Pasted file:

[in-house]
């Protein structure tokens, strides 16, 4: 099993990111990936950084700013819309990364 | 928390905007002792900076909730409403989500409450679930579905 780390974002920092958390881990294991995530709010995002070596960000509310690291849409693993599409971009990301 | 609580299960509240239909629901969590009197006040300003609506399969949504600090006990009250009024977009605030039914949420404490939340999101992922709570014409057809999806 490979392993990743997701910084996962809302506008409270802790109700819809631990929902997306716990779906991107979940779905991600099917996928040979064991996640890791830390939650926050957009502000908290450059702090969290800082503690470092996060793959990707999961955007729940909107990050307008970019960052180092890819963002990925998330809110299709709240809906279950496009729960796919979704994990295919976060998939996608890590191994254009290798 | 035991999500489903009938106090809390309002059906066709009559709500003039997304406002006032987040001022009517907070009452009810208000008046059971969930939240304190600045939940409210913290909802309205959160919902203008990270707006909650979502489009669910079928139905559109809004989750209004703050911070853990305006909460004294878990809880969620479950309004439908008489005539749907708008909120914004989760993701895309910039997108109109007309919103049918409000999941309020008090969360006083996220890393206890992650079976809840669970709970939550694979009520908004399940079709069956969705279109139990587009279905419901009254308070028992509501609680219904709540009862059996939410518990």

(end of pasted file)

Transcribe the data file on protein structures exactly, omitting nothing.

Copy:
[in-house]
């Protein structure tokens, strides 16, 4: 099993990111990936950084700013819309990364 | 928390905007002792900076909730409403989500409450679930579905 780390974002920092958390881990294991995530709010995002070596960000509310690291849409693993599409971009990301 | 609580299960509240239909629901969590009197006040300003609506399969949504600090006990009250009024977009605030039914949420404490939340999101992922709570014409057809999806 490979392993990743997701910084996962809302506008409270802790109700819809631990929902997306716990779906991107979940779905991600099917996928040979064991996640890791830390939650926050957009502000908290450059702090969290800082503690470092996060793959990707999961955007729940909107990050307008970019960052180092890819963002990925998330809110299709709240809906279950496009729960796919979704994990295919976060998939996608890590191994254009290798 | 035991999500489903009938106090809390309002059906066709009559709500003039997304406002006032987040001022009517907070009452009810208000008046059971969930939240304190600045939940409210913290909802309205959160919902203008990270707006909650979502489009669910079928139905559109809004989750209004703050911070853990305006909460004294878990809880969620479950309004439908008489005539749907708008909120914004989760993701895309910039997108109109007309919103049918409000999941309020008090969360006083996220890393206890992650079976809840669970709970939550694979009520908004399940079709069956969705279109139990587009279905419901009254308070028992509501609680219904709540009862059996939410518990």